A rod or other link joiner device can be arranged to extend through a stack of links, as illustrated, or to surround or straddle a stack of links in a variety of ways. The requirements include some way of connecting any one of the links to the link selector or joiner device so as to determine which springs will afford resistance to movement, but otherwise the link selector mechanism can be either fixed or movable.
The link selector or spring specifier preferably serves a guiding function for the links that remain free to move after a link is pinned to the selector. A housing or tube containing a link stack can serve this function, and holes formed in the wall of a housing or tube can be used for pinning one of the links in place. When an end connector in the middle of a stack is pinned to a spring specifier, this permits some of the end connectors to move and other end connectors to remain fixed. The distinction between the movable and fixed end connectors thereby determines which of the springs will be deployed to resist the movement and which will remain unextended while a movement occurs.
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|Citing Patent||Filing date||Publication date||Applicant||Title|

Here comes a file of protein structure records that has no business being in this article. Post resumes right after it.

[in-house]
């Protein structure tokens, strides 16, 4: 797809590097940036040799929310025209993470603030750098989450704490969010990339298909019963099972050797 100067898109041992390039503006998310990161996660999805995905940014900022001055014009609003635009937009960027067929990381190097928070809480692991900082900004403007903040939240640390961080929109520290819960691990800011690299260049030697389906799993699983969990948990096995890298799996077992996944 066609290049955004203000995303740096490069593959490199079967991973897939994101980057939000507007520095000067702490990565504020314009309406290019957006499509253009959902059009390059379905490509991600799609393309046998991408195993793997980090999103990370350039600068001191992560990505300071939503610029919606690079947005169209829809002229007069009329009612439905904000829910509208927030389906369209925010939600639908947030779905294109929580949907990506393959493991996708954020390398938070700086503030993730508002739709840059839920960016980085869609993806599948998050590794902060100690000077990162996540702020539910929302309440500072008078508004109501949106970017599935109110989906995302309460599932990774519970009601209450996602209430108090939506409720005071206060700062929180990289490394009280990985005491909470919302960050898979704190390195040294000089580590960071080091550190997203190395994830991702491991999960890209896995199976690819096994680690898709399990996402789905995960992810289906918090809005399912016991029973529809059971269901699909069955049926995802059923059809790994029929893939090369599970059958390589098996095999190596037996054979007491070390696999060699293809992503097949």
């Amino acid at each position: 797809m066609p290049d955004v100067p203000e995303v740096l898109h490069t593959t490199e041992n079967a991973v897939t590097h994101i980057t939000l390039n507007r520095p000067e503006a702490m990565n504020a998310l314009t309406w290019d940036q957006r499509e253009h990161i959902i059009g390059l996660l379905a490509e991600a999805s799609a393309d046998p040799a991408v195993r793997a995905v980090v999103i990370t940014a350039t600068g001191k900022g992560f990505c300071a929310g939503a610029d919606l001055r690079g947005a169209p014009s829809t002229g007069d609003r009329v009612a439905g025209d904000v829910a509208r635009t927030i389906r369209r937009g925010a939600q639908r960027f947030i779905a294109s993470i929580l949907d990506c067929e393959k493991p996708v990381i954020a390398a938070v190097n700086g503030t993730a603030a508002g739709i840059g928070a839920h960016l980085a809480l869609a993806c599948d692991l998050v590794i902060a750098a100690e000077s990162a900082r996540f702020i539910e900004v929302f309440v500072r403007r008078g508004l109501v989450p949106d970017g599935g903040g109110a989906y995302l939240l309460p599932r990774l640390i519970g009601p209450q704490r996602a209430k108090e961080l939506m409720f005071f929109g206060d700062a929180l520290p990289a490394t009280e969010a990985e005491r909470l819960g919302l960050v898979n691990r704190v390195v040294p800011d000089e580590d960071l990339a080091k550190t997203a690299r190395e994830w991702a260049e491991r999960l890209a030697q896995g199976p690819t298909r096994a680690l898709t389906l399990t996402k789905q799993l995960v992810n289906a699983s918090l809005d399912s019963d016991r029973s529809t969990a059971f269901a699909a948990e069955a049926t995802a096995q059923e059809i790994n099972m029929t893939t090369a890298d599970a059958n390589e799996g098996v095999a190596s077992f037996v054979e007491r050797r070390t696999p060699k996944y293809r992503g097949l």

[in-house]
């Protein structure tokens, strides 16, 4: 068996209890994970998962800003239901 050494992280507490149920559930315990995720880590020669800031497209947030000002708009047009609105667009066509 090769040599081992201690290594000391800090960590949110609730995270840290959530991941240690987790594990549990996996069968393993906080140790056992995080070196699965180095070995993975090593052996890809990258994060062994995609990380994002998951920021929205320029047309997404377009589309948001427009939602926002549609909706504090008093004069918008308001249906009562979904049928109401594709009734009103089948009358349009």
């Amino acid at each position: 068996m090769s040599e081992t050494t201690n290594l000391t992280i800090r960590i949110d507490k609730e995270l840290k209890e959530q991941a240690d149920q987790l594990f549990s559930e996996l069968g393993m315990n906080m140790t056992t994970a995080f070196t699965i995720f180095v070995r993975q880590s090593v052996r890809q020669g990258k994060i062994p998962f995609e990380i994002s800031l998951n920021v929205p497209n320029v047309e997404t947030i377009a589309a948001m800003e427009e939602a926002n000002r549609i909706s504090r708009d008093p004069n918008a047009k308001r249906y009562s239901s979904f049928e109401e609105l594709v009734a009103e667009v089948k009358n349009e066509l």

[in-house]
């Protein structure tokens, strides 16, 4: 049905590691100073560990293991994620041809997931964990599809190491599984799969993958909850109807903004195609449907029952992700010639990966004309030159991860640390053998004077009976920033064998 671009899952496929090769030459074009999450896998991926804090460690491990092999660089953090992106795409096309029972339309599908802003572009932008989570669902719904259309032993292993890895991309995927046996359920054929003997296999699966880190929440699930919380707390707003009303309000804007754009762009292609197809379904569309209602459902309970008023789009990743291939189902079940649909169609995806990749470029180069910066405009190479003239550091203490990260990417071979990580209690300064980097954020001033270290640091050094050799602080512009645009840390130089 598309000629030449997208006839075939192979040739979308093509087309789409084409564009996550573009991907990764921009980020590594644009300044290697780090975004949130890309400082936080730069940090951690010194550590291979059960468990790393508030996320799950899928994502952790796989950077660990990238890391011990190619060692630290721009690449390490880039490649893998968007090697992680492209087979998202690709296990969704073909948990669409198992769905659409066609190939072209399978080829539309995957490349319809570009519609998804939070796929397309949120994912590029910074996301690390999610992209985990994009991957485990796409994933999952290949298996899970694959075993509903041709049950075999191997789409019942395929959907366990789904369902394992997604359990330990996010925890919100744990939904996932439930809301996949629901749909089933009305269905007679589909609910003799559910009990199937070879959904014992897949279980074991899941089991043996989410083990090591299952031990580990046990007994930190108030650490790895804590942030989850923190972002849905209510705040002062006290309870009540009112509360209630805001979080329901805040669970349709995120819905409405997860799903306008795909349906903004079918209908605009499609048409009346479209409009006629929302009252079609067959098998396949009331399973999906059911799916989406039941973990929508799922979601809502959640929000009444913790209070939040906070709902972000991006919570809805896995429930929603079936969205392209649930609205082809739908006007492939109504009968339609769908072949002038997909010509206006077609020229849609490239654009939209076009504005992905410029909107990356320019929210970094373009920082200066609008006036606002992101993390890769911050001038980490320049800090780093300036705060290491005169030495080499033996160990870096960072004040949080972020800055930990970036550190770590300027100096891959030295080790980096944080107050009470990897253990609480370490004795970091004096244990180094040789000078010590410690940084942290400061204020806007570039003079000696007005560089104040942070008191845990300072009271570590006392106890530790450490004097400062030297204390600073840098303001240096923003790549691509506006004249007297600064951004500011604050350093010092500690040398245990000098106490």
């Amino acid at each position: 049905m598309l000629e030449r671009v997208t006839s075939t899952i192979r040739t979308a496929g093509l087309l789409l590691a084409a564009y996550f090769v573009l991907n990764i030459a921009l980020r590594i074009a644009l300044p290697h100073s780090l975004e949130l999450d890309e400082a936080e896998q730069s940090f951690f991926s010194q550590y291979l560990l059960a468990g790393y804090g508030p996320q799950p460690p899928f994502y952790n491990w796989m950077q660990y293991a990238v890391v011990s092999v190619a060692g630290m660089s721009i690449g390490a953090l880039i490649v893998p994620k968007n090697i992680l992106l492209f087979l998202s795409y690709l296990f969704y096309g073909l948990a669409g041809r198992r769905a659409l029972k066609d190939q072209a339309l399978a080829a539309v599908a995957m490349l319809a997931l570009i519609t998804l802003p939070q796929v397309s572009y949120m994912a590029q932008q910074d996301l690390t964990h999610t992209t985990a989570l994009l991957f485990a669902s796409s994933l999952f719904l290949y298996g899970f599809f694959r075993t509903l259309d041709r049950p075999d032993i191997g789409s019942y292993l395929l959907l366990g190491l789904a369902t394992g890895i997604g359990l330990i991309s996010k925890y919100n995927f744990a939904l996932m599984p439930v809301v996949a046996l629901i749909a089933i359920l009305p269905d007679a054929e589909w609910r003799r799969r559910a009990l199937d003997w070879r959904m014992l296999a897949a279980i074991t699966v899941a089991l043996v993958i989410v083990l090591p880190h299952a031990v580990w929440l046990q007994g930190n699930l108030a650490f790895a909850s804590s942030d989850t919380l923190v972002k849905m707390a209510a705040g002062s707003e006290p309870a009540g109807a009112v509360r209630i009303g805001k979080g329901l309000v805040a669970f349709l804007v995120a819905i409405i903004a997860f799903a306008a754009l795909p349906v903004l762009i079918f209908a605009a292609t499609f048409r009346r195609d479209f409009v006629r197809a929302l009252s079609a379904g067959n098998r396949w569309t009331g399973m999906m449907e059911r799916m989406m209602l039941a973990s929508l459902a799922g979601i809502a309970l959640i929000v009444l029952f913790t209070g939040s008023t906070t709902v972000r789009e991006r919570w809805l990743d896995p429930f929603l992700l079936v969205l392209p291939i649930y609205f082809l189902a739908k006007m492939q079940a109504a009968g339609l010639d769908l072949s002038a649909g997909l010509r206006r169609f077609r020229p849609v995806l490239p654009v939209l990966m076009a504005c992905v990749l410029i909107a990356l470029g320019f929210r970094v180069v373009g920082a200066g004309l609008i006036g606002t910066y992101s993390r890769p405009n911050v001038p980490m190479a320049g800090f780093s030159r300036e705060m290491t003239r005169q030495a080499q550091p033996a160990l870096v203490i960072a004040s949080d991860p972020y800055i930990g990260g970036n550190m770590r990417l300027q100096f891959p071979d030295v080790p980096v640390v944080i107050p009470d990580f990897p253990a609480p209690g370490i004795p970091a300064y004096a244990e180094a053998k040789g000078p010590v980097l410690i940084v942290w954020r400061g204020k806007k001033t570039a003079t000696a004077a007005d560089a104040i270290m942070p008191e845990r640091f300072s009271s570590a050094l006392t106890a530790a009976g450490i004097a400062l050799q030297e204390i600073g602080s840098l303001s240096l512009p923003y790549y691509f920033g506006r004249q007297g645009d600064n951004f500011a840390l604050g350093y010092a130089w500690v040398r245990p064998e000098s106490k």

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|US8585554||Jan 26, 2012||Nov 19, 2013||Flow-Motion Research and Development||Method and apparatus for electronically controlled resistance in exercise equipment|
|U.S. Classification||482/129, 482/99, 482/121|
|International Classification||A63B22/04, A63B21/062, A63B21/04, F16F, A63B21/055, A63B21/02, A63B21/045, A63B21/00|
|Cooperative Classification||A63B21/156, A63B21/023, A63B21/00069, A63B21/154, A63B21/00065, A63B21/0428, A63B21/04|
|European Classification||A63B21/15F6P, A63B21/15F6, A63B21/04, A63B21/02B|
|Feb 1, 2007||AS||Assignment|
Owner name: KELLION CORPORATION, NEW YORK
Free format text: ASSIGNMENT OF ASSIGNORS INTEREST;ASSIGNOR:KIM, YONG WOO;REEL/FRAME:018840/0013
Effective date: 20041006
|Aug 26, 2010||FPAY||Fee payment|
Year of fee payment: 4
|Oct 31, 2014||REMI||Maintenance fee reminder mailed|
|Mar 20, 2015||LAPS||Lapse for failure to pay maintenance fees|
|May 12, 2015||FP||Expired due to failure to pay maintenance fee|
Effective date: 20150320